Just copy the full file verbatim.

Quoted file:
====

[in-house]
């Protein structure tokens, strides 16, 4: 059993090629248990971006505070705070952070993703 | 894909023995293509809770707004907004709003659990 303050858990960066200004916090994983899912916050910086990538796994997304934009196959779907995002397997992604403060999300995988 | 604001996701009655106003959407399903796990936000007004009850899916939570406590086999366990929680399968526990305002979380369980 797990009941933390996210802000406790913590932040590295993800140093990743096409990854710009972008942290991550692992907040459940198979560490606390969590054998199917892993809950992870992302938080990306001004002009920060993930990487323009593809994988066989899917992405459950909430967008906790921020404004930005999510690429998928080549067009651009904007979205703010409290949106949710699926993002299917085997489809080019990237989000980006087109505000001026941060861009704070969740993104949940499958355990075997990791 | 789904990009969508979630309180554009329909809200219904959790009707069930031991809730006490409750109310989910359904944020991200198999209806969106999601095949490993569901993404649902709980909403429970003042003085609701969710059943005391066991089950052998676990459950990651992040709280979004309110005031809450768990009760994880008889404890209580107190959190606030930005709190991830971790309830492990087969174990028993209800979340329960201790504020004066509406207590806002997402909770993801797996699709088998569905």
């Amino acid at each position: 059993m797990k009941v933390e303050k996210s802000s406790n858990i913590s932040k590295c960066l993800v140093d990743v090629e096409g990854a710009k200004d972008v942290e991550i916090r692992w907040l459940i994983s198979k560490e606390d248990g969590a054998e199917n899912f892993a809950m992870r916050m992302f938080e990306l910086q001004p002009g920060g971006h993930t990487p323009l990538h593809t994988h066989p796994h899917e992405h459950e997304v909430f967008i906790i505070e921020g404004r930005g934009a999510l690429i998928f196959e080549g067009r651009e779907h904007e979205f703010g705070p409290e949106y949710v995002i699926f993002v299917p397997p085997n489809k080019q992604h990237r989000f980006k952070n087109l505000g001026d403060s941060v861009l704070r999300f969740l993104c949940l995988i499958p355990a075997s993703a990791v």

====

[in-house]
């Protein structure tokens, strides 16, 4: 059993090629248990971006505070705070952070993703 | 894909023995293509809770707004907004709003659990 303050858990960066200004916090994983899912916050910086990538796994997304934009196959779907995002397997992604403060999300995988 | 604001996701009655106003959407399903796990936000007004009850899916939570406590086999366990929680399968526990305002979380369980 797990009941933390996210802000406790913590932040590295993800140093990743096409990854710009972008942290991550692992907040459940198979560490606390969590054998199917892993809950992870992302938080990306001004002009920060993930990487323009593809994988066989899917992405459950909430967008906790921020404004930005999510690429998928080549067009651009904007979205703010409290949106949710699926993002299917085997489809080019990237989000980006087109505000001026941060861009704070969740993104949940499958355990075997990791 | 789904990009969508979630309180554009329909809200219904959790009707069930031991809730006490409750109310989910359904944020991200198999209806969106999601095949490993569901993404649902709980909403429970003042003085609701969710059943005391066991089950052998676990459950990651992040709280979004309110005031809450768990009760994880008889404890209580107190959190606030930005709190991830971790309830492990087969174990028993209800979340329960201790504020004066509406207590806002997402909770993801797996699709088998569905």
């Amino acid at each position: 059993m797990k009941v933390e303050k996210s802000s406790n858990i913590s932040k590295c960066l993800v140093d990743v090629e096409g990854a710009k200004d972008v942290e991550i916090r692992w907040l459940i994983s198979k560490e606390d248990g969590a054998e199917n899912f892993a809950m992870r916050m992302f938080e990306l910086q001004p002009g920060g971006h993930t990487p323009l990538h593809t994988h066989p796994h899917e992405h459950e997304v909430f967008i906790i505070e921020g404004r930005g934009a999510l690429i998928f196959e080549g067009r651009e779907h904007e979205f703010g705070p409290e949106y949710v995002i699926f993002v299917p397997p085997n489809k080019q992604h990237r989000f980006k952070n087109l505000g001026d403060s941060v861009l704070r999300f969740l993104c949940l995988i499958p355990a075997s993703a990791v």